I find it fascinating to see the depth of information researchers can learn about the food we eat.
Beyond the nutritional value of meals, scientists are working to uncover how certain foods should be eaten, what they should be combined with and how they are best absorbed. I've waded through the research to uncover these eight amazing tweaks to make good-for-you foods even better.
Making curry? Add black pepper
Turmeric, the spice that gives curry powder its distinctive yellow colour, is being studied for its ability to halt the production of cancer cells. Turmeric contains the potent antioxidant curcumin, the active ingredient with anti-cancer potential. Curcumin is not well absorbed by the body, but a sprinkle of black pepper can enhance curcumin absorption by over 2000 per cent. Just a pinch of pepper is all you need to see this benefit.
Pairfish with wine
It's no coincidence that the much-lauded Mediterranean diet includes wine and fish for cardiovascular health. It turns out that people who enjoy a glass of red or white wine when they eat fish have higher levels of heart-healthy omega-3 fats in their blood. High blood concentration of omega-3 fat is protective against coronary heart disease, stroke and sudden cardiac death. Not a wine drinker? Try using it in a marinade or sauce.
Enjoying a sandwich? Choose sprouted bread
Grains like wheat and rye can be sprouted before they are milled and baked into bread. That means the grain seed is allowed to germinate or "sprout". It produces grains with more protein, fibre, antioxidants, B-vitamins, vitamin C and iron. It also helps rid grains of certain "anti-nutrients" like phytic acid and tannins, which can hinder mineral absorption. Sprouted-grain breads have a lower glycemic index, making them a better choice for balancing blood sugar levels.
Making a salad? Toss in hard-boiled eggs
Salad vegetables such as carrots, lettuce and sweet peppers boast huge antioxidant potential, but it needs to be unlocked. Adding cooked eggs to salad can help you absorb up to eight times more antioxidants like beta-carotene, which help reduce inflammation that leads to diabetes, arthritis and heart disease. Egg whites won't work, since it's the fat in the yolk that matters. Other fat-containing foods that can boost antioxidants in salads are avocado, almonds, pumpkin seeds or an oil-based salad dressing.
Don't peel apples
The same goes for cucumbers, potatoes, peaches and kiwi (yes, you can totally eat the kiwi peel). Most of the antioxidants, vitamins and fibre in vegetables and fruit are found in and adjacent to the peel, so tossing it away is a huge waste of nutrients. A major component of the apple peel is quercetin, an antioxidant associated with a decreased risk of type 2 diabetes.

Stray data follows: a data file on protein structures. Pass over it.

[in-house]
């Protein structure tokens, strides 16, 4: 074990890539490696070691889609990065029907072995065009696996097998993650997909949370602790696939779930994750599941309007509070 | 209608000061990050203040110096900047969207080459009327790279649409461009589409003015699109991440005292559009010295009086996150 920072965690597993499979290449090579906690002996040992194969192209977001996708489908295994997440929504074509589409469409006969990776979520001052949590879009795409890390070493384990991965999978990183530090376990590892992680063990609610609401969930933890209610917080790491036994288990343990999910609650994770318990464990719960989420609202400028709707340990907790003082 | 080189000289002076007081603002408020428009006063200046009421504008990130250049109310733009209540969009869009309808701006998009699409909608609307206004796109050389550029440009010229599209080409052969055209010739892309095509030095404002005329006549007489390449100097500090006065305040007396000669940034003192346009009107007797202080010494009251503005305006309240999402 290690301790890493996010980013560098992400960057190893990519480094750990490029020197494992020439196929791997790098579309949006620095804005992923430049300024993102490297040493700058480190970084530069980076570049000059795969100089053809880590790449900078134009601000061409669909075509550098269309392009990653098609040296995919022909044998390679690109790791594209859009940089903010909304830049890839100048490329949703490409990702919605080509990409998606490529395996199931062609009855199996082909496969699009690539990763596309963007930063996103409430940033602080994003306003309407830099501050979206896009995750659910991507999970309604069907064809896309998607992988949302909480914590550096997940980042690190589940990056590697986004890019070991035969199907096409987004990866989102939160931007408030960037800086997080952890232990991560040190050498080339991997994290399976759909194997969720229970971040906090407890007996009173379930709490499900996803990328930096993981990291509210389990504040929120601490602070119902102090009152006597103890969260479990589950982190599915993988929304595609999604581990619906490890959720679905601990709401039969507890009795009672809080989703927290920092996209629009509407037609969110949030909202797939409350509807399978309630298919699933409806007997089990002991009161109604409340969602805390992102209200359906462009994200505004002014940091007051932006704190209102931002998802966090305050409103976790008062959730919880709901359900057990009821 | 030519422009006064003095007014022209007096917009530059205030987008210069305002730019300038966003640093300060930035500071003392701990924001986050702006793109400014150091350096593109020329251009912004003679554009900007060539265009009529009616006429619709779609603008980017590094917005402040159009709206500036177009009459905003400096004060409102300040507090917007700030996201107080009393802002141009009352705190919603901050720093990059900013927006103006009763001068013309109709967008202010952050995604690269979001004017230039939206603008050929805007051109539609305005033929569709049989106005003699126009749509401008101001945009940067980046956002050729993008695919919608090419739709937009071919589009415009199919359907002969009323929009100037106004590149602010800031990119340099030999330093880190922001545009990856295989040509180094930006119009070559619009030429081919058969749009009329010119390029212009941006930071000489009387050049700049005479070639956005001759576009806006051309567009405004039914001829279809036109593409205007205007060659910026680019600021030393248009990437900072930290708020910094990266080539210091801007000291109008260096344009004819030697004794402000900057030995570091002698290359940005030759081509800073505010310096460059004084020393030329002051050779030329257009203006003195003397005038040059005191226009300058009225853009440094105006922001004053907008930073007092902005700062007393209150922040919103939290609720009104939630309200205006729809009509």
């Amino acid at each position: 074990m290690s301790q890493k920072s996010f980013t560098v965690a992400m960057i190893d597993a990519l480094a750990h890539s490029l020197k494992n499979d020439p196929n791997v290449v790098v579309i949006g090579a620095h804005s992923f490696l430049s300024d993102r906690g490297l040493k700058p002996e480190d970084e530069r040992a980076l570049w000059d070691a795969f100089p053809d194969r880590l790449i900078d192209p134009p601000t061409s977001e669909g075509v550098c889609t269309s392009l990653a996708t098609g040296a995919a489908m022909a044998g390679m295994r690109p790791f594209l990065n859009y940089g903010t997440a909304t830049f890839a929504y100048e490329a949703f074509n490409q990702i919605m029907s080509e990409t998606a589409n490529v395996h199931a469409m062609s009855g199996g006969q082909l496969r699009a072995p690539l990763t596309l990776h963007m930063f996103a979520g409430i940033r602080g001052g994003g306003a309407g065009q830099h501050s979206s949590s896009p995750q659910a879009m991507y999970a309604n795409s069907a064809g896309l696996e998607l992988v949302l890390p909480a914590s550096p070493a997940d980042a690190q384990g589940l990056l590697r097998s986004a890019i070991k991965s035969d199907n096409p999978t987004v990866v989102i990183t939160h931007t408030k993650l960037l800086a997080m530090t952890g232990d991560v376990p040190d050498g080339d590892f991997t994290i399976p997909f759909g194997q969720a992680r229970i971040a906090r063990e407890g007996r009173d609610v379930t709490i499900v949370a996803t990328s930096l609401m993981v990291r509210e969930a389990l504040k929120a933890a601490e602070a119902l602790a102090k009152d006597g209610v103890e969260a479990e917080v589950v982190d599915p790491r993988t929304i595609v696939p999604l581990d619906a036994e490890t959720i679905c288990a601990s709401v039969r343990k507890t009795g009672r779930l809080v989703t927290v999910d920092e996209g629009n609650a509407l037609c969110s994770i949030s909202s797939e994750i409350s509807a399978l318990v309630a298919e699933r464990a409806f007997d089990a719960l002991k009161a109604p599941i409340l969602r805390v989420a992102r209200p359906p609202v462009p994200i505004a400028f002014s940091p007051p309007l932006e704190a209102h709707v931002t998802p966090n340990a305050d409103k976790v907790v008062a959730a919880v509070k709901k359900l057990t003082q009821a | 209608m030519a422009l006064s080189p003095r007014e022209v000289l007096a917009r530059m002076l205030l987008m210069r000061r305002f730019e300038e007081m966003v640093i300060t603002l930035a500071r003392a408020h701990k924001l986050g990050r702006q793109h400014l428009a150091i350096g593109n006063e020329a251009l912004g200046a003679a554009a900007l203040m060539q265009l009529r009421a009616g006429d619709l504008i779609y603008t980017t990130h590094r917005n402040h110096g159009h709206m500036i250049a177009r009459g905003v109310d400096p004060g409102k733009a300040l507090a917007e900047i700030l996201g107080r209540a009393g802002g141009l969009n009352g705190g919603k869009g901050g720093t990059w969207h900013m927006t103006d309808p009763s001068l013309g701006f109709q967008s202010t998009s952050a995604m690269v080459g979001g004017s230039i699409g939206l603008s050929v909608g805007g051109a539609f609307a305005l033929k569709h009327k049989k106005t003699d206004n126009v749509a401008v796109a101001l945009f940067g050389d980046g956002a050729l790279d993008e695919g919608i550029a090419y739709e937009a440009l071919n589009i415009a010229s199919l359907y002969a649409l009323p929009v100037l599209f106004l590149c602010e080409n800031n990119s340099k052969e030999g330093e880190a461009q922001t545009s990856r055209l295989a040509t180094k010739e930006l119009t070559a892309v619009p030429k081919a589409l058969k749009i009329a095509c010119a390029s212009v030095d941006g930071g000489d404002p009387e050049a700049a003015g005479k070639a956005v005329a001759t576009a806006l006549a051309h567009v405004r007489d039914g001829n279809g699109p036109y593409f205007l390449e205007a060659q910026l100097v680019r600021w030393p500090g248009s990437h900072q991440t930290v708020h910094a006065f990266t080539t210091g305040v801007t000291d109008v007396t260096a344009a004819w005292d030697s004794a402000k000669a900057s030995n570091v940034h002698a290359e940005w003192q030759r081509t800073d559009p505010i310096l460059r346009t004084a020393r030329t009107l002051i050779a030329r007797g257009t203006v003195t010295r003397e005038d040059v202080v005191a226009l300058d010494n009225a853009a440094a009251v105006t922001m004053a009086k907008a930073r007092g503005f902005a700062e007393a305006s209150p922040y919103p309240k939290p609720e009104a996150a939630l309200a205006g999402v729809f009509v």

Chop garlic and wait
Garlic's cell structure contains a compound called alliin and an enzyme called alliinase. Separately, they have little potential. But once you mince garlic, these two components come into contact and create allicin, a powerful antioxidant that can kill cancer cells and prevent new ones from forming. After you mince or chop garlic, wait 10 minutes to allow allicin to form. The finer you chop your garlic, the more allicin will be produced. Caution: this also enhances the potent flavour.
Preparing tomato sauce? Use olive oil
Raw foodists take note - some foods provide more nutritional value when they are cooked. Tomatoes contain the antioxidant lycopene which is better absorbed by the body when tomatoes are heated and fat is added. Tomato sauce is a smart combination of cooked tomatoes with olive oil. The lycopene in tomatoes has been associated with lowering cholesterol levels and may have anti-inflammatory effects, meaning it must be absorbed to be functional. Without heat and oil, lycopene is not well absorbed by the body.
Drinking green tea? Add a splash of citrus
A study out of Purdue University showed that our ability to digest catechins, the antioxidants found in green tea, is enhanced by citrus. You can increase digestion of catechins from 20 per cent up to 98 per cent.